Friday Letter Where’s the value in Woolies?

Why the collapse of venerable UK high street retailer Woolworths with its 800 stores is unlikely to arouse much interest from private equity real estate funds. 

Private equity real estate opportunity funds have been saying for months they expect a wave of juicy distressed assets out of the global economic turmoil. And they’d be ready when the wave hits. So now that an opportunity has come to buy 800 stores from a UK retailer in administration, why is there little interest to date from private equity real estate?

For those that haven’t been following the story, Woolworths is one of the best-known names in British retailing with 99 years of history behind it. However, trading has been poor to say the least in recent years, and this week the business finally succumbed. Administrators Deloitte officially took charge of its sorry affairs this morning.

Woolworths could pose a turnaround situation for someone with the right skill set, but to private equity real estate it is the properties that are most relevant. There are 800 of them and most are well located in towns and cities across the nation.

According to the Financial Times today, Deloitte has been ‘flooded’ with people who want to buy the stores and/or the retail business. But is Woolworths as a whole of interest to large opportunity real estate firms? The answer is probably ‘no’.

The reasons are straight forward. One is that doing such a deal would be too much work. Even the largest real estate funds don’t want to tie up human capital and squander man hours investigating everything from an £81 million (€97 million; $124 million) pension deficit to staff salaries and £385 million of debt.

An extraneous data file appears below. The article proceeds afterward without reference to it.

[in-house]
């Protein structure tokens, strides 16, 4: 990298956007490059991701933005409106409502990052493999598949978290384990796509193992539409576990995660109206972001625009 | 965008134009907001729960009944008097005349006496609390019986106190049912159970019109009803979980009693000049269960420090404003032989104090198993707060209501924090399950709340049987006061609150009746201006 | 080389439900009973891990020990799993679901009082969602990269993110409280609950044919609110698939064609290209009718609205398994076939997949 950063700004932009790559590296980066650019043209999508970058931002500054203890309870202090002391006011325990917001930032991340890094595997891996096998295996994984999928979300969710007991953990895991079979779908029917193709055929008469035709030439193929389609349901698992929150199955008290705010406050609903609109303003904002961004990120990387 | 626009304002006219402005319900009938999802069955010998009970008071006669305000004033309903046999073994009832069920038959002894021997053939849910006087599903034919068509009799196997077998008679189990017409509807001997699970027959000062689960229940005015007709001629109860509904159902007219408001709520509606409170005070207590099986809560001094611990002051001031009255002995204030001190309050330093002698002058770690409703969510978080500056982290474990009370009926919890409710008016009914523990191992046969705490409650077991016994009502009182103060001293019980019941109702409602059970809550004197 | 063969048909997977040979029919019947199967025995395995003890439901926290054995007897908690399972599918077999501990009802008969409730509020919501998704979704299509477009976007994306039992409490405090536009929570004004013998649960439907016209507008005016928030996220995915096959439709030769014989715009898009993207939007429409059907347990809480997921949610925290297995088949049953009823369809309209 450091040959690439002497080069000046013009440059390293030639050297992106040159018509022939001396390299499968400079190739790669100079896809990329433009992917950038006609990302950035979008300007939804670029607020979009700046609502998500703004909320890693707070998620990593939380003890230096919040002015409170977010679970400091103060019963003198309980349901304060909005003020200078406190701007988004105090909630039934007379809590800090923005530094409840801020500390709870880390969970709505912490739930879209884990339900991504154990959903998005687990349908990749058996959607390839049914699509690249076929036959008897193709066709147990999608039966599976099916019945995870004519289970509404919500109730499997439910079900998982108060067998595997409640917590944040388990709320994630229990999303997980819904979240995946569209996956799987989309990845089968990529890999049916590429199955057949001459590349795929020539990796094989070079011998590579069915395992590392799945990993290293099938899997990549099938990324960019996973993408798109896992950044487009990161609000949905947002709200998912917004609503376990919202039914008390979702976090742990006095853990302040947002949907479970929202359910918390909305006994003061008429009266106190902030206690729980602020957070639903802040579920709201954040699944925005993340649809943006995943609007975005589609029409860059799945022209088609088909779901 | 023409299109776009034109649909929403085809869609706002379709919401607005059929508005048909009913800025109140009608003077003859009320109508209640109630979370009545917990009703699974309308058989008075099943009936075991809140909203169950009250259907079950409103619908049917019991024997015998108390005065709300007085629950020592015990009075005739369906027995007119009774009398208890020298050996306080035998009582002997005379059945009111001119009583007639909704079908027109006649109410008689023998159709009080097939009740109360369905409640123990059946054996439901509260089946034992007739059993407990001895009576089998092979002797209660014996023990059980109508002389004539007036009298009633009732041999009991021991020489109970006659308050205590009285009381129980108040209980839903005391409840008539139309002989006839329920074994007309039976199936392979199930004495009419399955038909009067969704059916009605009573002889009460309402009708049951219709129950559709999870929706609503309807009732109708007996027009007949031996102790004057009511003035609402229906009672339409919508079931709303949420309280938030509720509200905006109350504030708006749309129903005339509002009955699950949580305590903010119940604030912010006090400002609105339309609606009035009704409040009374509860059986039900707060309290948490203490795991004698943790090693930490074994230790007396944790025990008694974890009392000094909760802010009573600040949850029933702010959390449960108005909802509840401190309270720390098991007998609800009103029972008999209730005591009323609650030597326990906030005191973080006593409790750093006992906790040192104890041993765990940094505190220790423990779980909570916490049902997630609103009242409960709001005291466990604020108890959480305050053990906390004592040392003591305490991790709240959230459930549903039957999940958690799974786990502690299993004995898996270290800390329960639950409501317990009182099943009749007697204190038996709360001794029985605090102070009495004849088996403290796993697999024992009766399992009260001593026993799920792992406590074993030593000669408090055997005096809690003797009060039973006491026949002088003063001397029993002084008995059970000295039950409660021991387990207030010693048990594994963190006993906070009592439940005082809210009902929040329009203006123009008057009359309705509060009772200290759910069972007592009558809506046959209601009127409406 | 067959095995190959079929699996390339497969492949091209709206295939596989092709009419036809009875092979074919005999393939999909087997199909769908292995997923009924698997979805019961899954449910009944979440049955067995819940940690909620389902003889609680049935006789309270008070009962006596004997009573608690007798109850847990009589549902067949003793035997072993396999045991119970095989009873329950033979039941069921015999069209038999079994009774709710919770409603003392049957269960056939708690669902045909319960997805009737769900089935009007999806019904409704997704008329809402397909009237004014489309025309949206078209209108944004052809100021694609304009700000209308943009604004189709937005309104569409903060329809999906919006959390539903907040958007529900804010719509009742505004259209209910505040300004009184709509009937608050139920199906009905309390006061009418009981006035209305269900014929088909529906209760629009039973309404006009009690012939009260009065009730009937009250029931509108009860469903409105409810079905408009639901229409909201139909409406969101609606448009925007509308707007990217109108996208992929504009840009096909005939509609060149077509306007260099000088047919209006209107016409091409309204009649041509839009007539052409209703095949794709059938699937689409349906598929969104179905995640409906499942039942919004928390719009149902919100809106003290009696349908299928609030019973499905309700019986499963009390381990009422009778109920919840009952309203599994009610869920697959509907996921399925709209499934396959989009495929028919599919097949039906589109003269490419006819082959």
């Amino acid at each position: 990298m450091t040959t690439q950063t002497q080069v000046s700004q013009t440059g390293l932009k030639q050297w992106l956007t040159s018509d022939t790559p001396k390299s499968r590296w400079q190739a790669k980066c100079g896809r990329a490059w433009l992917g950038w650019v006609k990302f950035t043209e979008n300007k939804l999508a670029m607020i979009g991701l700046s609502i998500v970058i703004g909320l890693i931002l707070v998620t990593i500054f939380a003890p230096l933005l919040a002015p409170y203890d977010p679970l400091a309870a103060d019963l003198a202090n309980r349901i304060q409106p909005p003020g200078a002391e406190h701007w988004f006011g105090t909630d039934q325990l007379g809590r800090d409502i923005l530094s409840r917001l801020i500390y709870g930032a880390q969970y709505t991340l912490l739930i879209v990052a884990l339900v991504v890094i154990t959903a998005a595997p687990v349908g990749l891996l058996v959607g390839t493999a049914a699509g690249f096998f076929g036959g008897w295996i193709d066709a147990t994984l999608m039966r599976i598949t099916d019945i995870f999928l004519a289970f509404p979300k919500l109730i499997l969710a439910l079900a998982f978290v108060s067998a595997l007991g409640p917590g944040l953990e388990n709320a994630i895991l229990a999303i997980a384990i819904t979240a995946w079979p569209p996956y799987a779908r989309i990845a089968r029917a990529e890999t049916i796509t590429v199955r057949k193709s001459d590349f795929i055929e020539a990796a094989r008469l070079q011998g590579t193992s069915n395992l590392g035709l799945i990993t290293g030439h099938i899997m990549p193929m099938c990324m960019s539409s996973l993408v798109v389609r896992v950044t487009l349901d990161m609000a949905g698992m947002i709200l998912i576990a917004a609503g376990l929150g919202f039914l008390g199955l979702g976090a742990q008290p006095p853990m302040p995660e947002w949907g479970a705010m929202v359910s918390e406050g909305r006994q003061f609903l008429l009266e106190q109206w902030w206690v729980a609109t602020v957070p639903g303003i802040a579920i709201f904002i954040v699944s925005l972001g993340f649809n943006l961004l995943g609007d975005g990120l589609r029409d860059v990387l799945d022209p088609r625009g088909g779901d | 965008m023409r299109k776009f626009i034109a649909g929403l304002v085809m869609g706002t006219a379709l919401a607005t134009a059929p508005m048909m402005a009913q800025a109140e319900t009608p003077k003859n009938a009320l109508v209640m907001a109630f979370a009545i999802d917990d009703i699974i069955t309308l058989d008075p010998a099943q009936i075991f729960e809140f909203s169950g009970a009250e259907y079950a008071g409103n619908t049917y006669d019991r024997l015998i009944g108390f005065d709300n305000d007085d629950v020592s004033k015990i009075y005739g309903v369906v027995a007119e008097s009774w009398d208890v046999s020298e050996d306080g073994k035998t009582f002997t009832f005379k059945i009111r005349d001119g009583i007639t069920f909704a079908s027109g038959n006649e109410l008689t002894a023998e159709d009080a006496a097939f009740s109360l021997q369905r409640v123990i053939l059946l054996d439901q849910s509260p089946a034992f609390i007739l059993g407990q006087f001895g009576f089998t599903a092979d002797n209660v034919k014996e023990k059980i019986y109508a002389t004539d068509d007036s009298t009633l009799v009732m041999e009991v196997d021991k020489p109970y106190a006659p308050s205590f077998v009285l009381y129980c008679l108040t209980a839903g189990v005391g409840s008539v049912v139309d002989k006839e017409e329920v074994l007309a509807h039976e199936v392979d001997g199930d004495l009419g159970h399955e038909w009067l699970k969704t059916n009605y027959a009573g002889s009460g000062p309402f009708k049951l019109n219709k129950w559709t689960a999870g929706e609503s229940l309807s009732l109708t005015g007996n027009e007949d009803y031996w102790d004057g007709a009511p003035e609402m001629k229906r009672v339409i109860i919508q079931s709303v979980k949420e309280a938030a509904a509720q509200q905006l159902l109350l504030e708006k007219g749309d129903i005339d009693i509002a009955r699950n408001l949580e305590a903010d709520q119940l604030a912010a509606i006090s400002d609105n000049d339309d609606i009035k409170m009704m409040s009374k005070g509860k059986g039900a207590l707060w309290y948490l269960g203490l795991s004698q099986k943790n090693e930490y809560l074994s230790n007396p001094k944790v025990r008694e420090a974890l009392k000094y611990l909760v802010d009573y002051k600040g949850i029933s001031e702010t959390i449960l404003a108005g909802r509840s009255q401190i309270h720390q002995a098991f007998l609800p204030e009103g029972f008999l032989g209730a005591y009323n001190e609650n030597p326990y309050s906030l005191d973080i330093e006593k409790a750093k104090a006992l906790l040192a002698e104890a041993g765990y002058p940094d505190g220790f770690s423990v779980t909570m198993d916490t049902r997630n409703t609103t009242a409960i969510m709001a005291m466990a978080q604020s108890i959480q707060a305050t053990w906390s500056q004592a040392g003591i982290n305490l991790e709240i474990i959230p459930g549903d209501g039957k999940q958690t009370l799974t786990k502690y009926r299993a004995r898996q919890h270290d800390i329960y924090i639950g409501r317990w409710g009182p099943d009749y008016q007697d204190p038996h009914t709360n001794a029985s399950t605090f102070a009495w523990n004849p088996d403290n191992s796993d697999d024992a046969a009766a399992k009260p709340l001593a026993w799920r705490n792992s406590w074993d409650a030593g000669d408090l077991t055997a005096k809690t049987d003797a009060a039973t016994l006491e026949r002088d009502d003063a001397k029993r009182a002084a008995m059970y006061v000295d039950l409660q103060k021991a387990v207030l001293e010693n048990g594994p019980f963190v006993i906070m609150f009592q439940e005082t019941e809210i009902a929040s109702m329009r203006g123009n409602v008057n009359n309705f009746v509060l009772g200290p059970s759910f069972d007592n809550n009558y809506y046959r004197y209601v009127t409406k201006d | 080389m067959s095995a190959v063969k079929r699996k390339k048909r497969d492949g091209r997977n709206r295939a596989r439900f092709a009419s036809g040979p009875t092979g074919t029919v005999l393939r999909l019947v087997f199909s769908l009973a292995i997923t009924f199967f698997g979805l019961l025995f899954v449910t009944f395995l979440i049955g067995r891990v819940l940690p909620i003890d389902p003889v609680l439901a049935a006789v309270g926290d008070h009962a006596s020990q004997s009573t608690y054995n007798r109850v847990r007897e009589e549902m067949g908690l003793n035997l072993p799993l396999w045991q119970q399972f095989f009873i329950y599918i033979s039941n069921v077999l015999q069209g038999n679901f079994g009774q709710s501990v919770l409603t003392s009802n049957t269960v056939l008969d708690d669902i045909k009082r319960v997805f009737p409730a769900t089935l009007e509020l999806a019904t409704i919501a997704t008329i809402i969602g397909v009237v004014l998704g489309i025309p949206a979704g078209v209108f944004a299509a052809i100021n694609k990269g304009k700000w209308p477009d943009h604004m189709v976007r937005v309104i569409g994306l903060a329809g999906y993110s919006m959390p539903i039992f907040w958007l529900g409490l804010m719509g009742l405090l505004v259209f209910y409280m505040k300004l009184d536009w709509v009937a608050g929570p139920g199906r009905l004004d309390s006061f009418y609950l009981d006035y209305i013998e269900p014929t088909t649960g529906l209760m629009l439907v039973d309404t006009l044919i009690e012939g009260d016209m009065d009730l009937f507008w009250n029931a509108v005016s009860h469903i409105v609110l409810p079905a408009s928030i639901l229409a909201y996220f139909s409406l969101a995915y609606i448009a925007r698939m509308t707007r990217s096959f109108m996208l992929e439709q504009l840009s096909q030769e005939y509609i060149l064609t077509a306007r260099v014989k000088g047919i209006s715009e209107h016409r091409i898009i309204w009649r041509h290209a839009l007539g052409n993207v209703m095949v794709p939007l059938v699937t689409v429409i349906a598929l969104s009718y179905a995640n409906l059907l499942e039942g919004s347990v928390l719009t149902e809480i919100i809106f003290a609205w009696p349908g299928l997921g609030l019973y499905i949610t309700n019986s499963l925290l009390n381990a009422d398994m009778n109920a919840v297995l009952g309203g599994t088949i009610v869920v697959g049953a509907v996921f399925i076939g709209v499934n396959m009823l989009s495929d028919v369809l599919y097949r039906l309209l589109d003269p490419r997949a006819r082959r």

Second, the freeholds on most of the stores have been sold off already, including 180 that went to Goldman Sachs and London & Regional for £614 million in 2001. The investors subsequently broke up the portfolio and many were sold at auction, so there is no control over the assets. To gain permission to alter something at a property now would involve the permission of Mr and Mrs Jones of Acacia Road.

Further, what you’d be buying are leases which may not become valuable again for a long time. Woolworths is a liability and real estate funds are in no mood to buy one of those at the moment. UK retail is going through a savage phase and the signs are that it will get crushed. Just this week, MFI, another household name in British retailing plunged into administration. Consumer spending is waning and the poorest performing businesses are failing. Many more retailers will struggle to pay rents in 2009. As a deal-maker at one large fund said to PERE, this is “toxic”.

Put it all together – toxic assets that you won’t fully control in a sector where tenants will struggle to pay rents – and you begin to understand why Woolworths hasn’t sparked much excitement yet among private equity real estate.

Richard Ellis, the global property services firm, has been instructed to sell the stores at the same time as Deloitte tries to sell the business as a concern. Supermarkets are likely to pick up chunks of stores.

Don’t be mistaken: it is possible that someone will be willing to pay a token £1 for the whole of Woolies, work their socks off and do ok. Also, some real estate investors could well pick off some stores. But as far as buying the business to get at the assets is concerned, there are far easier wins to be had. For example, you could be buying heavily discounted debt backed by well located real estate with steady cash flow. This is more likely to be where the action takes place for the largest opportunity funds, not a troubled high street retailer whose time is surely over.